Singapore stands apart from its neighbors, in terms of physical appearance. You could be forgiven for thinking that the skyline of Singapore, if it weren’t so noticeably Singaporean, is the same that demarcates most American cities. The transformation of Singapore has been stratospheric. In fact, it has changed more in the post-WWII period than almost any other of it’s South East Asian counterparts.
Immigration has soared. The city is full of not only professional workers and expats carving a living in the many financial institutions that have made the city home but there are also plenty of unskilled workers looking to take advantage of the low-tax, high-wage environment that Singapore provides. The vast majority of these immigrants are from mainland China or Bangladesh, and many of them find work on enormous and rapidly growing construction sites owned by Chinese and Indian investors. It is widely acknowledged now that many graduates from the Philippines, Indonesia and Myanmar seek work in the ever-expanding sector of customer service in the myriad of call centres that have sprung up all over the city.
Of course, no matter where you are in the world, if there is an influx of immigration, the results are soon felt politically. Many were left shocked when in 2011, the PAP (People’s Action Party, which has never been out of power) only won 60% of the vote. This was their poorest performance in history since Singapore declared it’s independance. Despite the opposition being notoriously weak and poorly organised, they won six seats in parliamant. If this election was the poorest on record for PAP, it was the opposition’s best. What was the reason for this?
Many political commentators claim that it was immigration. Average Singaporeans began to feel tired of the endless competition for jobs, higher living costs and social services that were fit to burst. However, by 2016, this tide of feeling had somewhat receded and PAP had managed to regain must of it’s lost ground. Even after the death of Singapore’s founding father Lee Kuan Yew in 2016, many predicted chaos, upheaval and even revolution.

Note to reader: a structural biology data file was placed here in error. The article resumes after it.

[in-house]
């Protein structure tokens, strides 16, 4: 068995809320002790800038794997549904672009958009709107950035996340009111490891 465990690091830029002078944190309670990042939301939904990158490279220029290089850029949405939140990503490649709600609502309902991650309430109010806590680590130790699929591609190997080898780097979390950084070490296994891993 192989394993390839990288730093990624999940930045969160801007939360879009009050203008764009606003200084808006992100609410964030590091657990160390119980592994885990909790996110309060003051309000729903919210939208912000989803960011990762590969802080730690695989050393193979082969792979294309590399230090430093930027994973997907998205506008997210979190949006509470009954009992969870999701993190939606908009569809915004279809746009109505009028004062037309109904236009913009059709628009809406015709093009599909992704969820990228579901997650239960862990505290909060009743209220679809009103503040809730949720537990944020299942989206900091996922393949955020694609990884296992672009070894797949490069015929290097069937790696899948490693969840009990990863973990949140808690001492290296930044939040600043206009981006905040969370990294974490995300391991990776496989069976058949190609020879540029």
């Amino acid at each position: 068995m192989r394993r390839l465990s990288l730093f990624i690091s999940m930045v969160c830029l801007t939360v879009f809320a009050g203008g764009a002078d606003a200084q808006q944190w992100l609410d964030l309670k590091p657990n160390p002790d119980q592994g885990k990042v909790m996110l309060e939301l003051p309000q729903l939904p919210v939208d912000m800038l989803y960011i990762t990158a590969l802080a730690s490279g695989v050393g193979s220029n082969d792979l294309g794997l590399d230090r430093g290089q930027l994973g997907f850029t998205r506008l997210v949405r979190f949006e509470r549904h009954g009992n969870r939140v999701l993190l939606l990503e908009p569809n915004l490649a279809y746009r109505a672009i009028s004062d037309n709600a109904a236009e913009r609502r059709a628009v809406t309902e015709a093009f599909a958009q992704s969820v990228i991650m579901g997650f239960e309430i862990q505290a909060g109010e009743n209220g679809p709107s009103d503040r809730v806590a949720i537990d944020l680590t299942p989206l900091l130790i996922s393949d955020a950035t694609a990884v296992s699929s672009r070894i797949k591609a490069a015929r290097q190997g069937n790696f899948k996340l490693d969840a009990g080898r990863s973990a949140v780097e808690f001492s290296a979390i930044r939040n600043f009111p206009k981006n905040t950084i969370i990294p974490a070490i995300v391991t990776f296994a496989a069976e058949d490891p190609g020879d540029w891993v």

It didn’t happen. However, much like most of the Western world, there is an undercurrent of resentment. Bloggers have coined the phrase ‘gah-men’ to express distrust of how the bankers are handling their money. There was a short but disruptive bus drivers’ strike, largely attributed to unrest regarding immigration. The sizeability of the immigrant workforce itself means that things can often turn dangerous, resulting in a well-publicised night of violence in Little India. Several migrant workers have been arrested in previous years, under suspicion of involvement in Islamic extremism.
Singapore itself is remarkable. It has all the benefits of a multicultural society, resulting in a vibrant city which has the well-preserved and popular zones of Chinatown and Little India. The problems which have emerged this side of the millennium throughout South East Asia have made it difficult for many countries to embrace multiracialism. Immigrants are viewed with suspicion throughout Indonesia for example. Extremism prevails in many islands, culminating in the shocking terrorist attack in Surabaya, where a family launched a suicide attack against a church. Freedoms are being regularly curtailed in the Philippines, with the quasi-dictatorship of Duterte in full flow. The political landscape in Thailand is still uncertain. Therefore, despite certain tensions, Singapore remains largely afloat in a sea of changing tides and turmoil. Whether Singapore remains one of the ‘freer’ cities in South East Asia remains to be seen, but for now, it remains strong in the face of widespread political unrest and dissatisfaction.